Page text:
Three themes dominate Hunting Causes. The first is that cause is a plural concept. The methods and metaphysics of causation, Cartwright believes, are context dependent. Different causal accounts seem to be at odds with one another only because the same word means different things in different contexts. Every formal approach to causality uses a conceptual framework that is “thinner” than causal reality. She lists a bewildering variety of approaches to causation: probabilistic and Bayes-net accounts (of, for example, Patrick Suppes, Clive Granger, Wolfgang Spohn, Judea Pearl, and Clark Glymour), modularity accounts (Pearl, James Woodward, and Stephen LeRoy), invariance accounts (Woodward, David Hendry, and Kevin Hoover), natural experiments (Herbert Simon, James Hamilton, and Cartwright), causal process accounts (Wesley Salmon and Philip Dowe), efficacy accounts (Hoover), counterfactual accounts (David Lewis, Hendry, Paul Holland, and Donald Rubin), manipulationist accounts (Peter Menzies and Huw Price), and others. The lists of advocates of various accounts overlap. Nevertheless, she sometimes treats these accounts as if they were so different that it is not clear why they should be the subject of a single book. And she fails to explain what they have in common. If, as she apparently believes, they do not have a common essence, do they have a Wittgensteinian family resemblance? She fails to explore in any systematic way the complementarities among the different approaches – for example, between invariance accounts, Bayes-nets, and natural experiments – that frequently make their advocates allies rather than opponents.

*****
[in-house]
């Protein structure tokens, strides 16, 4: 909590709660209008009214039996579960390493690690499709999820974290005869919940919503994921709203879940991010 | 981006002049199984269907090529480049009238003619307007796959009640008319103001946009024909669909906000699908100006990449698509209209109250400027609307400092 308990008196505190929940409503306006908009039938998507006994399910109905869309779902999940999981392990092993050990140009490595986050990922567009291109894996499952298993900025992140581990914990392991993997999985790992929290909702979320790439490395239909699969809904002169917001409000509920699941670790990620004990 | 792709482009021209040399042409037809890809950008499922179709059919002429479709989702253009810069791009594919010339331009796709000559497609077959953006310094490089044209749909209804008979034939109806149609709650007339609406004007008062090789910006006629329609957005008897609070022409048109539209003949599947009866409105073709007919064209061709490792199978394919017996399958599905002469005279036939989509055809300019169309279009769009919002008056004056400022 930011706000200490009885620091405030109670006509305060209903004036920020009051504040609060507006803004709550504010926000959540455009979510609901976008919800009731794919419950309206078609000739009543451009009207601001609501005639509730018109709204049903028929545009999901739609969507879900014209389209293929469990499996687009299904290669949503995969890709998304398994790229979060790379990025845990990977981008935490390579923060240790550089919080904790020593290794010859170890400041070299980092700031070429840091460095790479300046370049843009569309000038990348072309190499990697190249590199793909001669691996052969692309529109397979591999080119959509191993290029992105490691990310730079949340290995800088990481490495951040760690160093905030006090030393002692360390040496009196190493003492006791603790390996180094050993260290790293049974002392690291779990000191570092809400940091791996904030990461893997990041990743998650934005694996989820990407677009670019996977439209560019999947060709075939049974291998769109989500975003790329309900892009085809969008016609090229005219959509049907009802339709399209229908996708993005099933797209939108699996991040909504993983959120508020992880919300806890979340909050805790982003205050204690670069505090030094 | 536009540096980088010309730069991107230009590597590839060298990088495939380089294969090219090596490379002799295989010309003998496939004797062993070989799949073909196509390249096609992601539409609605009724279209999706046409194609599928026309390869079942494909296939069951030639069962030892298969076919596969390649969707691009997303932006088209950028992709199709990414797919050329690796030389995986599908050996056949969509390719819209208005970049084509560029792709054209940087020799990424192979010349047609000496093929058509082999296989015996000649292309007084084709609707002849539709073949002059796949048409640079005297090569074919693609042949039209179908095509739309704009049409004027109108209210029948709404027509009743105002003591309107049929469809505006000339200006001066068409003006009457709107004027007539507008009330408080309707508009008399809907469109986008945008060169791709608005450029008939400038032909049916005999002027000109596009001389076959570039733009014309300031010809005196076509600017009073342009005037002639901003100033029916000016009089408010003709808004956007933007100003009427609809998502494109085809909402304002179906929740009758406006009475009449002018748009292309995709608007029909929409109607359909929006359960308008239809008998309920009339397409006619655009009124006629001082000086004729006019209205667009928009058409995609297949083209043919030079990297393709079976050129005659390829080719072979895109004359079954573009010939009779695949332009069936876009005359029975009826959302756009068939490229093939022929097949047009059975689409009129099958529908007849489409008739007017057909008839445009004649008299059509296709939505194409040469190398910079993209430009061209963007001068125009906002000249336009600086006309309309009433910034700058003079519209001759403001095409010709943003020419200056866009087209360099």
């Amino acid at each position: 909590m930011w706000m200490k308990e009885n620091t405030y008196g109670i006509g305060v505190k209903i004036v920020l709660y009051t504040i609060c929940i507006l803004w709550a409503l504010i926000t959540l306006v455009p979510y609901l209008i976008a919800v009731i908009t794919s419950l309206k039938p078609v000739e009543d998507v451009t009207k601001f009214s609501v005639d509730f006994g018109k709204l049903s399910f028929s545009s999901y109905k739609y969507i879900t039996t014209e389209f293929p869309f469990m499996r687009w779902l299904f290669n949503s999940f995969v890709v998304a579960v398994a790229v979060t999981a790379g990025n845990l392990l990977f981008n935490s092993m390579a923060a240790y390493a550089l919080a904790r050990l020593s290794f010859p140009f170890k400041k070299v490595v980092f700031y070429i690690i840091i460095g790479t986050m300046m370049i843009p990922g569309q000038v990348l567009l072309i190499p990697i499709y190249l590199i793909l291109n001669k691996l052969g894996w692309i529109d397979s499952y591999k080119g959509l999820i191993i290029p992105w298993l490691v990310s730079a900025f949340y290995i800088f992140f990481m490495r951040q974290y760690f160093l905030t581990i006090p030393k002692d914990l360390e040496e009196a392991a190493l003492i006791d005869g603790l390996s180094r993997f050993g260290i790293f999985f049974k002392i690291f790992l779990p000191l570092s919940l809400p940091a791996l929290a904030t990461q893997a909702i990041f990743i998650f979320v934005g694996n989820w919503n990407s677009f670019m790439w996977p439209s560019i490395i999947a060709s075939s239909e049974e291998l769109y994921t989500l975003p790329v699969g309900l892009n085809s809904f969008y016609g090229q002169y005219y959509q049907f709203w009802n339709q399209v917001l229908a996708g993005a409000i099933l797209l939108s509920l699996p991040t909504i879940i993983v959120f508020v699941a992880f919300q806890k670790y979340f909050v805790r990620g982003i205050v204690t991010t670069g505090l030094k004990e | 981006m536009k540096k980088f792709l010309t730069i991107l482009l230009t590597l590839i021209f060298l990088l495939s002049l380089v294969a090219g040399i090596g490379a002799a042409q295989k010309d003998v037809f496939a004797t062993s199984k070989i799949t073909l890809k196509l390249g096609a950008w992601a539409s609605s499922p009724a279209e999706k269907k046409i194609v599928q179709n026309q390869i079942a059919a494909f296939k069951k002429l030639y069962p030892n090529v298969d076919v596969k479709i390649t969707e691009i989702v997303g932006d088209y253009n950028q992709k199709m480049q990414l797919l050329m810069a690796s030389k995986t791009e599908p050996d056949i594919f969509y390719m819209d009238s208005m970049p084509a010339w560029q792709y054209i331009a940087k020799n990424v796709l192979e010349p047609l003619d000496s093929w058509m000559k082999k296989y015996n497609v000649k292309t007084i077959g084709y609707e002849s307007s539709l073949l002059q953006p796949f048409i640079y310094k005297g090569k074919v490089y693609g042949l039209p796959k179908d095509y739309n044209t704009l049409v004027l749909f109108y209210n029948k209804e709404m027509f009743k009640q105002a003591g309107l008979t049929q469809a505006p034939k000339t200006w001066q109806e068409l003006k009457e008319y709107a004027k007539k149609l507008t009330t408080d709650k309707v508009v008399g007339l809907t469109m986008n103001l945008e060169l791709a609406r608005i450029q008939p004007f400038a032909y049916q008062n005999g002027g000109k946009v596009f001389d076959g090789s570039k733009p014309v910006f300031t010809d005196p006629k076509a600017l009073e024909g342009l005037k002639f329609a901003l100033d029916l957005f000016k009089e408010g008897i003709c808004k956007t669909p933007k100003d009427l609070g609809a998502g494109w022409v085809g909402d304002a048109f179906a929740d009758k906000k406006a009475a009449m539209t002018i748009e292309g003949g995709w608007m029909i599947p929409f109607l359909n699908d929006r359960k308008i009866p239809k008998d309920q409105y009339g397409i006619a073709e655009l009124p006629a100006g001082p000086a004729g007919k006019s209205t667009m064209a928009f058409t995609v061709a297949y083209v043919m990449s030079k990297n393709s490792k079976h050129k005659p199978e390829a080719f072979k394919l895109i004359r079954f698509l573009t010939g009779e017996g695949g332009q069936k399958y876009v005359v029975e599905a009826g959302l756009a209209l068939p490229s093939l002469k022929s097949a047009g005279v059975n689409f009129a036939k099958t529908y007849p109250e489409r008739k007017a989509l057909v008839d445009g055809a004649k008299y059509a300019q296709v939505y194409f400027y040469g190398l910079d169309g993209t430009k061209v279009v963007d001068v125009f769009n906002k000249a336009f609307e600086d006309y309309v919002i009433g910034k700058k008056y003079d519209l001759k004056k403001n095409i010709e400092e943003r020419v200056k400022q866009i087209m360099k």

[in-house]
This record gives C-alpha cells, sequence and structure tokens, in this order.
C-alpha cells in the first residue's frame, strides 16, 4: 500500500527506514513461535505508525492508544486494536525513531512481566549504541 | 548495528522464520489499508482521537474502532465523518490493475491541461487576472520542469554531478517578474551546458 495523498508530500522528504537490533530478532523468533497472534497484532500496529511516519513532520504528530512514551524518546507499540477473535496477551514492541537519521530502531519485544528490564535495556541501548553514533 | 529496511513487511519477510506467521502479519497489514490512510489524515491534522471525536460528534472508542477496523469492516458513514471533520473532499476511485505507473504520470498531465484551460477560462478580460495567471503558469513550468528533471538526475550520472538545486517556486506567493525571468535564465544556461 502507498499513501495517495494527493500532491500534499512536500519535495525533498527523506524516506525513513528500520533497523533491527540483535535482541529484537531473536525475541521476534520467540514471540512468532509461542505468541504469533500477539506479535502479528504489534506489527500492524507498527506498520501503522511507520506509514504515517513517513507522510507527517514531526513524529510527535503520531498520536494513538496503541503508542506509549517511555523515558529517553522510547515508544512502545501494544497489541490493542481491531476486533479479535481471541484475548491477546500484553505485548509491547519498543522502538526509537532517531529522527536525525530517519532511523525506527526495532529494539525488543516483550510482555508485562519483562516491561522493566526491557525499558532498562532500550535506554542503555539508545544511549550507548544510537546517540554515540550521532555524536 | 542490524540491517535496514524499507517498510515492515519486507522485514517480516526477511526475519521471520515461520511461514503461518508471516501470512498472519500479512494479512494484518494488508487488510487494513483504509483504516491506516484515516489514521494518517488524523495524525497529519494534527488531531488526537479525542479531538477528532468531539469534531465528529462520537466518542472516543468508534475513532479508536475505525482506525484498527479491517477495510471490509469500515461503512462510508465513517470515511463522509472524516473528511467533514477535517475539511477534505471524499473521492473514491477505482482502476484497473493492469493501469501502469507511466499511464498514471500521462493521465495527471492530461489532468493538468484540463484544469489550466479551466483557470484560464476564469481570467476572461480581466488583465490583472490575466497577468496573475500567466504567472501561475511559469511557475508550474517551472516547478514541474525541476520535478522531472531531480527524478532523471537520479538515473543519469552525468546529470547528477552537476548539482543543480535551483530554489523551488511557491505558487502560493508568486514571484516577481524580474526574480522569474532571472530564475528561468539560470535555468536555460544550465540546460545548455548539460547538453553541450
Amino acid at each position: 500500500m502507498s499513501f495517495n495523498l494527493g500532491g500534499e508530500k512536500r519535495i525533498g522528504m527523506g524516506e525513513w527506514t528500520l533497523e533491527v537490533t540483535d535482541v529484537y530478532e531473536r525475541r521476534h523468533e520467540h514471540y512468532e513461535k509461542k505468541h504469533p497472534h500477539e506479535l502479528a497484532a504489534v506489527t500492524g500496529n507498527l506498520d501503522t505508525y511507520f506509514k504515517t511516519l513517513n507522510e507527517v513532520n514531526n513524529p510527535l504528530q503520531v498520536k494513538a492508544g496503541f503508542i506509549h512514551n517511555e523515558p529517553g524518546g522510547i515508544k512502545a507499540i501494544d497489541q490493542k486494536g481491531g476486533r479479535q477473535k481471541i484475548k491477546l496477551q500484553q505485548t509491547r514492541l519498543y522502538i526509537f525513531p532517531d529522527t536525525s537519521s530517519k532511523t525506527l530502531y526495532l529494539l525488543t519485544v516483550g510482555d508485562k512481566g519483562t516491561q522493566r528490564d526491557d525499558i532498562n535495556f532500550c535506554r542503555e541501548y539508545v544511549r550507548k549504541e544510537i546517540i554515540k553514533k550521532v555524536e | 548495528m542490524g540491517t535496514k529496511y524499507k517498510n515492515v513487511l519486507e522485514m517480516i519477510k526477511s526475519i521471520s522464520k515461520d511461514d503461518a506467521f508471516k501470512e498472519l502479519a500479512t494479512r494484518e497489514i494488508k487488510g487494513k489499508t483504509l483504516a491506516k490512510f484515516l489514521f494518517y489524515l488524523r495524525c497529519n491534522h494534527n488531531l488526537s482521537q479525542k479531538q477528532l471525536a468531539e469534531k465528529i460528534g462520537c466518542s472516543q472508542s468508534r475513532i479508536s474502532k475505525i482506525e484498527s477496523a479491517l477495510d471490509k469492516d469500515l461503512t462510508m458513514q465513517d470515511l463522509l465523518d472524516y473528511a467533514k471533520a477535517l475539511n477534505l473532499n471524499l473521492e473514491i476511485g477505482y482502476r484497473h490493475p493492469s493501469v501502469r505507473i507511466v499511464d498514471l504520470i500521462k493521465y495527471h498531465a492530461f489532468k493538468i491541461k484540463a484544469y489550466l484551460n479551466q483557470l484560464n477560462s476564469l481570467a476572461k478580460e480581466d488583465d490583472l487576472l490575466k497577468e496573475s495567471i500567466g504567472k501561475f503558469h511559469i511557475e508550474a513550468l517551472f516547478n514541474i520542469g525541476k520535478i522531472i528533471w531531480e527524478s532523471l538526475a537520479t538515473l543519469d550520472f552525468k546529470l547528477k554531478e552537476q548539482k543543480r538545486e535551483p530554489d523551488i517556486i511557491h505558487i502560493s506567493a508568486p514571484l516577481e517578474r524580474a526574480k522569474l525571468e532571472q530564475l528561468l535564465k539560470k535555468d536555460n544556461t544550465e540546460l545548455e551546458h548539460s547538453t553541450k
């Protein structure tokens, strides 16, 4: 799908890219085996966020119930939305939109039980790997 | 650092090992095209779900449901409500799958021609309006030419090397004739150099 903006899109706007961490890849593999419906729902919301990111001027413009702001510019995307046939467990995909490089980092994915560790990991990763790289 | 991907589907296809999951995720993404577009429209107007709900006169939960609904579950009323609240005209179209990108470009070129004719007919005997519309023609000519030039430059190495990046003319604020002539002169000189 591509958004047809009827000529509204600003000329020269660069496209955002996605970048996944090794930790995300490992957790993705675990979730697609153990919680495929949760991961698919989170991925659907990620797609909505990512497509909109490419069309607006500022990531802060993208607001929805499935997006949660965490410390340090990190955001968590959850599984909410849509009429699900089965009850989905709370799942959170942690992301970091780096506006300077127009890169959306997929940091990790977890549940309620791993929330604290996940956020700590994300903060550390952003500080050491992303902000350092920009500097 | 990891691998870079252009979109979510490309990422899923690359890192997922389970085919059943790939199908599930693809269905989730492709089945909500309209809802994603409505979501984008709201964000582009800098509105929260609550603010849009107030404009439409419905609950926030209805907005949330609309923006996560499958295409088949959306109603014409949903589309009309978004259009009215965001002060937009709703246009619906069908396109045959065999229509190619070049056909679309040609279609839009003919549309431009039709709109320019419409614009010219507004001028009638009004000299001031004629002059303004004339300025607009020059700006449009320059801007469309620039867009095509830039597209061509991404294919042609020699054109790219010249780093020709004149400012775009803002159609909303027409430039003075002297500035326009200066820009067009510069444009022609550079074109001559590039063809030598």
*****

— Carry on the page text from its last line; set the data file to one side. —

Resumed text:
Hoover, K.D. (2010), " Hunting Causes and Using Them Causal pluralism and the limits of causal analysiscartwright's", Biddle, J.E. and Emmett, R.B. (Ed.) A Research Annual (Research in the History of Economic Thought and Methodology, Vol. 28 Part 1), Emerald Group Publishing Limited, Bingley, pp. 381-395. https://doi.org/10.1108/S0743-4154(2010)000028A020
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